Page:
Naftogaz chief: We don’t want to be a monopoly

Naftogaz CEO Andriy Kobolev [European Commission]

What is often missed when Naftogaz gets called a monopoly is that the firm was intended to be one by previous Ukrainian governments. Current reforms will make it compatible with EU law, the company’s CEO Andriy Kobolev told EURACTIV in an exclusive interview.

Andriy Kobolev has over eight years of experience in the oil and gas sector in Ukraine. Prior to his appointment as CEO of Naftogaz , he was an adviser at the AYA Capital private investment and banking group. Before that, he worked for Naftogaz between 2002 and 2010.

He spoke to EURACTIV’s Senior Editor Georgi Gotev.

Last Friday (10 April) you visited NATO, and said that Russia was waging a “hybrid war in energy” against Ukraine. What do you mean, and why did you visit NATO in the first place?

NATO is a very efficient platform in terms of explaining trends. We explained to them what is going on. We use this platform to explain our position, what we are doing, why we are doing it and what our final goal is. Regarding “hybrid war”, if you look at energy in Eastern Europe, you will easily notice that it’s no longer business, but mostly politics with an element of political influence. That is why it is important for people in Europe to understand why transparent and efficient market practice is important, to render such hybrid wars impossible.

Your visit also coincides with the adoption, one day before, of new legislation in Ukraine bringing your country’s gas market into line with the EU’s Third Energy Package, which aims to boost competition in the energy sector. Is it a coincidence?

It’s not a coincidence that we have developed this legislation, with significant input and help from, for example, the Energy Community, from the European Commission. This now will also need EU assistance, in terms of developing sub-legislation, as this law is only a starting point.

In our approach to reform, we tackle unique elements, but we believe that there is no need to reinvent the wheel. If there are mechanisms and efficient tools in other markets, we should look at them and try to implement them in Ukraine. That’s our approach.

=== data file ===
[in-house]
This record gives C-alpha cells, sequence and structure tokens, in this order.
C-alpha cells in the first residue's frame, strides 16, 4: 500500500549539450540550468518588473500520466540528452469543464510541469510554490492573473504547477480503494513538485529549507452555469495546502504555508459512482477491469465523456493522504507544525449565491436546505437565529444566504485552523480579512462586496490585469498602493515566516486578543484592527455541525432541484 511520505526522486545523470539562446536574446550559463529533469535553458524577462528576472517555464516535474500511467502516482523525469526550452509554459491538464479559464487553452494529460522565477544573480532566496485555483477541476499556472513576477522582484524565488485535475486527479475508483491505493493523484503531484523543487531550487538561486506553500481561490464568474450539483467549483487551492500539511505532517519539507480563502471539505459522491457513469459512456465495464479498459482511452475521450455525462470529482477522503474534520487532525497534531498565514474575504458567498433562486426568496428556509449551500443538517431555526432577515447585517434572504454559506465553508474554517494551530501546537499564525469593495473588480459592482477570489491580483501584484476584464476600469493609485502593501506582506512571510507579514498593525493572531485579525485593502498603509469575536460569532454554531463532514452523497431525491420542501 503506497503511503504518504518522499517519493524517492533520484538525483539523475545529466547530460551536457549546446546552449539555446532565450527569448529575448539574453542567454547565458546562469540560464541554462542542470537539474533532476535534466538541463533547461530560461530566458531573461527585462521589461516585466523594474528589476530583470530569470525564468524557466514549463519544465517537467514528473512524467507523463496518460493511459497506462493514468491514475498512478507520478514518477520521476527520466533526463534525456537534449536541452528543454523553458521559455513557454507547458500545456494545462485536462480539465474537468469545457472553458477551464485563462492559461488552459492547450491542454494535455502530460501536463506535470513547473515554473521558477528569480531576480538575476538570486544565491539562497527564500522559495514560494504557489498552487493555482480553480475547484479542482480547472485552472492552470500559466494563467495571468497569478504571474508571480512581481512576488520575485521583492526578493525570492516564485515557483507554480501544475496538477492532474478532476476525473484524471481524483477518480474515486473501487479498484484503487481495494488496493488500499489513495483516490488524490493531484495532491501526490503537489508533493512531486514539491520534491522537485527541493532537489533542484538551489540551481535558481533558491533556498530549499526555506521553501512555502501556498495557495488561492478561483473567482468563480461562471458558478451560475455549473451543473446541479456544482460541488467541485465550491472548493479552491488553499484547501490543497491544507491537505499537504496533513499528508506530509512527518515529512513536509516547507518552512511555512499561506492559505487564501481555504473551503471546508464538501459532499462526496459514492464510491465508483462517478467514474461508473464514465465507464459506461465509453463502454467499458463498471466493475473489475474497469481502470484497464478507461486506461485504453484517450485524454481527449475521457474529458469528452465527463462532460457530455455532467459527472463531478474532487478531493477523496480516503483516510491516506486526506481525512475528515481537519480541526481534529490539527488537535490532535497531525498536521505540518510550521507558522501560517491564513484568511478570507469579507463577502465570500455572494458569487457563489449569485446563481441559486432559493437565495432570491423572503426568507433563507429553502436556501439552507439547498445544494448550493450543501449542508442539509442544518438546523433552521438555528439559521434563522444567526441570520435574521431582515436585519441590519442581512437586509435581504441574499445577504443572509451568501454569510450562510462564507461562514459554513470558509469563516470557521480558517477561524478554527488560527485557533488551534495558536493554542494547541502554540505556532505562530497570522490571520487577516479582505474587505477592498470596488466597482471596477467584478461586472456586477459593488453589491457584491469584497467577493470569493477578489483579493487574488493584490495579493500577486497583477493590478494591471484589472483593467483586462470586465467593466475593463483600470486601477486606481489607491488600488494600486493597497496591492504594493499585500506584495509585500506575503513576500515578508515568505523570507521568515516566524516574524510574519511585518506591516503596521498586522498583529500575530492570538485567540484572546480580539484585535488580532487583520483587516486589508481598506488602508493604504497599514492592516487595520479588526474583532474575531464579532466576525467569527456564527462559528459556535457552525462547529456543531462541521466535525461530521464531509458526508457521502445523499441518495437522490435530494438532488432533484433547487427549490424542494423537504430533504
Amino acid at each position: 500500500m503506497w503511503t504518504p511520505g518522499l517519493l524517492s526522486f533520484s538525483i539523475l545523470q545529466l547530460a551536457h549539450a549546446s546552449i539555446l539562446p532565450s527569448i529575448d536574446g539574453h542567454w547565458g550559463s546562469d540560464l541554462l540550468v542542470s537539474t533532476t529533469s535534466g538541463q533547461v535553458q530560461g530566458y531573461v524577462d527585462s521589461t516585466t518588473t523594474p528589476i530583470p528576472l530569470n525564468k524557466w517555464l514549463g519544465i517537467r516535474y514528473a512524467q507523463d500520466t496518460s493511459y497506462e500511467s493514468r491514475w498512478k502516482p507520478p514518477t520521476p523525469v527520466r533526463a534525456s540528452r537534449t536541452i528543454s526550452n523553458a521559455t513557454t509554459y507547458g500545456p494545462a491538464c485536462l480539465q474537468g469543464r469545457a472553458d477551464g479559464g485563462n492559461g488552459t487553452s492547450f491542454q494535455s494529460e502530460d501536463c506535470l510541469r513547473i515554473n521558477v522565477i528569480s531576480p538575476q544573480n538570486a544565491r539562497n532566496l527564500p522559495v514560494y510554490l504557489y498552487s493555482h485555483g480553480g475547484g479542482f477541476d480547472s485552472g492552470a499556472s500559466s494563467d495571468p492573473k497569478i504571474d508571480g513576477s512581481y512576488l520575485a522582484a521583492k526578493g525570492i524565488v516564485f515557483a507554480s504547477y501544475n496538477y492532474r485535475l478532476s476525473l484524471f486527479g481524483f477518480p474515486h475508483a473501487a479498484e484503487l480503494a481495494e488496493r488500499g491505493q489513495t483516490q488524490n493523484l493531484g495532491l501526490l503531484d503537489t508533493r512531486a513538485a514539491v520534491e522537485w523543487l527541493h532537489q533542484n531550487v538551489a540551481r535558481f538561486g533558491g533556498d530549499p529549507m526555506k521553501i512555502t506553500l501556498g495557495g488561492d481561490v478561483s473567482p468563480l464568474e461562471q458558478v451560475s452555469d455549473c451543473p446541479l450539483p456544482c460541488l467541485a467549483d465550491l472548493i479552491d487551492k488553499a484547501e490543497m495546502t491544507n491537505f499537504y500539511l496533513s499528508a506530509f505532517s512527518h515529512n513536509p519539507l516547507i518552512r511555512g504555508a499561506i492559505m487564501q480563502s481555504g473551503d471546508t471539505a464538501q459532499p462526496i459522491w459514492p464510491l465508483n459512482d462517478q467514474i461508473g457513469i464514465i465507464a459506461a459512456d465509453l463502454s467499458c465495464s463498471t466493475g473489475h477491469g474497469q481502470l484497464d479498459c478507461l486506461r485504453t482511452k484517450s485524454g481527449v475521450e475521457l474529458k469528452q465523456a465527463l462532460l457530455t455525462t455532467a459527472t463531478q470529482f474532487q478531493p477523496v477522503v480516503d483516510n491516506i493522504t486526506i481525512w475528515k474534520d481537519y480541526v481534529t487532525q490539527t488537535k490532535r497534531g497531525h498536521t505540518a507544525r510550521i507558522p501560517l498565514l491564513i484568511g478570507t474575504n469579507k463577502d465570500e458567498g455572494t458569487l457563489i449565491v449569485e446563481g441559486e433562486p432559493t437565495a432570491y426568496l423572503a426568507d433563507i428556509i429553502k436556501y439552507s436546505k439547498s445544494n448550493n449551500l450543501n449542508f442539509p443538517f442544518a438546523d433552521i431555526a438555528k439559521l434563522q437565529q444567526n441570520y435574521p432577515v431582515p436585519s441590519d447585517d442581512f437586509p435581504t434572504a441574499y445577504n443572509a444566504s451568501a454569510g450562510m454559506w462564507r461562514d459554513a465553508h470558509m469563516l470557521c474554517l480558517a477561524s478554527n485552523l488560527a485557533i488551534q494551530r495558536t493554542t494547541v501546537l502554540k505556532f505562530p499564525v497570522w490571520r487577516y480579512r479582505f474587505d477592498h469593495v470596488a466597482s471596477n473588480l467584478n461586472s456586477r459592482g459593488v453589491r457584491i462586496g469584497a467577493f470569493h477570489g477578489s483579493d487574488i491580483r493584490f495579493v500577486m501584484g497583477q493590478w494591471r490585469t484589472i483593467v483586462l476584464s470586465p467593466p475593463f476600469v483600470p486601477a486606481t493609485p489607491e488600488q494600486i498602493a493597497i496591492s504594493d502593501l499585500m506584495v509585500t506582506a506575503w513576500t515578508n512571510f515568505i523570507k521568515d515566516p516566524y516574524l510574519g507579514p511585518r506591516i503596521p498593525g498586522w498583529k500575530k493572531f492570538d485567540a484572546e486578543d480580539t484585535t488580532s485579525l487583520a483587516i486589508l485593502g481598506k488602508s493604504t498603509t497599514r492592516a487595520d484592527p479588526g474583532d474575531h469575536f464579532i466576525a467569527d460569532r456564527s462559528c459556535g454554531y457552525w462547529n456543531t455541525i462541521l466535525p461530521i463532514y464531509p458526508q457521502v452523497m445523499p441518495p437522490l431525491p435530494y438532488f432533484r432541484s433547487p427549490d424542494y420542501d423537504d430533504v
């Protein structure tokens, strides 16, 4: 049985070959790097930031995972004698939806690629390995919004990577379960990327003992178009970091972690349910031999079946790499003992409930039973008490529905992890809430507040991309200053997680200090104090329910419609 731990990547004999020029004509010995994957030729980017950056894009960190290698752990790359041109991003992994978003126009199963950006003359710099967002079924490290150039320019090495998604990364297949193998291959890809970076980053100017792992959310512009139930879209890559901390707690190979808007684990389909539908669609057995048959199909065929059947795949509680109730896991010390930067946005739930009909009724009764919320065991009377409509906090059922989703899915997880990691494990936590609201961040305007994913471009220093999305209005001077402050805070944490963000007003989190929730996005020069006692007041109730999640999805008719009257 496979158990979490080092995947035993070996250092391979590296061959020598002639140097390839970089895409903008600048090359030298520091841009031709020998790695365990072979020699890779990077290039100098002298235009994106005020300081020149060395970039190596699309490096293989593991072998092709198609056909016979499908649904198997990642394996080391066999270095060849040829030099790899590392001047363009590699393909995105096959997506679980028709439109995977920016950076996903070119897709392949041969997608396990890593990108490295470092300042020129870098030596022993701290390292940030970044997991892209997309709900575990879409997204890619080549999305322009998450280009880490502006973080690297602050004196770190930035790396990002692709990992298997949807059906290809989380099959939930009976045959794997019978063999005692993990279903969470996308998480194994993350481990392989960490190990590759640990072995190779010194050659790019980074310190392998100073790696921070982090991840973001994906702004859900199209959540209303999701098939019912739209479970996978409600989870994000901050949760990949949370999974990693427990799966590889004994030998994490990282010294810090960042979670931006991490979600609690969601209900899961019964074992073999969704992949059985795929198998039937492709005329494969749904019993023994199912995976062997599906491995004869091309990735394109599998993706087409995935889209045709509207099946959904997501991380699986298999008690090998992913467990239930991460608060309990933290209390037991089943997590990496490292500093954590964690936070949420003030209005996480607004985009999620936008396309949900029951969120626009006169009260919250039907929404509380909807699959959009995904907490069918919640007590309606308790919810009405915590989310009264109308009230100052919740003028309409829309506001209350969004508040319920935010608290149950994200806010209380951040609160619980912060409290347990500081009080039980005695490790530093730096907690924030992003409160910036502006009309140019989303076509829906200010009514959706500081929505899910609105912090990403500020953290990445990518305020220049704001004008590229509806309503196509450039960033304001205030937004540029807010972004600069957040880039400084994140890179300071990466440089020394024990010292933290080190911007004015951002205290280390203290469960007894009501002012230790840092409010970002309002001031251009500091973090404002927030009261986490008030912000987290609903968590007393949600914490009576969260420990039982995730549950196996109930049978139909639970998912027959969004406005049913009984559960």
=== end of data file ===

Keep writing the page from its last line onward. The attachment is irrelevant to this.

It was reported that this legislation targets oligarchs. Is this true? The name of Rinat Akhmetov was mentioned.

This law it not designed to fight against any specific oligarch, or oligarchs themselves. This law is designed to remove monopolies, and to make the market more transparent, more efficient and therefore to bring a market-based price approach. This may make unhappy certain people who have interests in preserving monopolies in certain areas. But on the other hand, our general approach to reform is not directed against specific people, or groups of people. We are bringing market prices, and we believe that fair competition will make things proper.

But Naftogaz is also a monopoly. Are you prepared to engage in real reform?

We ourselves propose that Naftogaz should be dismantled as a monopoly. What is often missed when people say Naftogaz is a monopoly is that this company is a monopoly not because it wants to be one, but because we are obliged to be a monopoly. It’s very easy to explain. In 2013, the market price of gas was somewhere between $400 to $270 for one thousand cubic metres (tcm). But the maximum tariff at which households were purchasing gas was limited, and the weighted average price was somewhere around $30 to $40 per tcm. So it’s a ten time difference. The question is what company would be buying for 400 and selling for 40? The answer is simple: Naftogaz. This is a company that bears the responsibility for being a supplier to consumers that are not paying the market price. The reason is that previous governments were trying to pretend that they are protecting customers by guaranteeing low gas prices. This is of course an unsustainable model. In Europe, they do things differently: subsidies are given only to those who have no income, who are considered socially disadvantaged.

The centrepiece of our reform is that we want the system to be efficient and fair, so that only those who need it will get the subsidy, through money, not through gas. And this is where Naftogaz will play a crucial role, because we will be the source of funding of this subsidy, and charge the market price for those who can afford.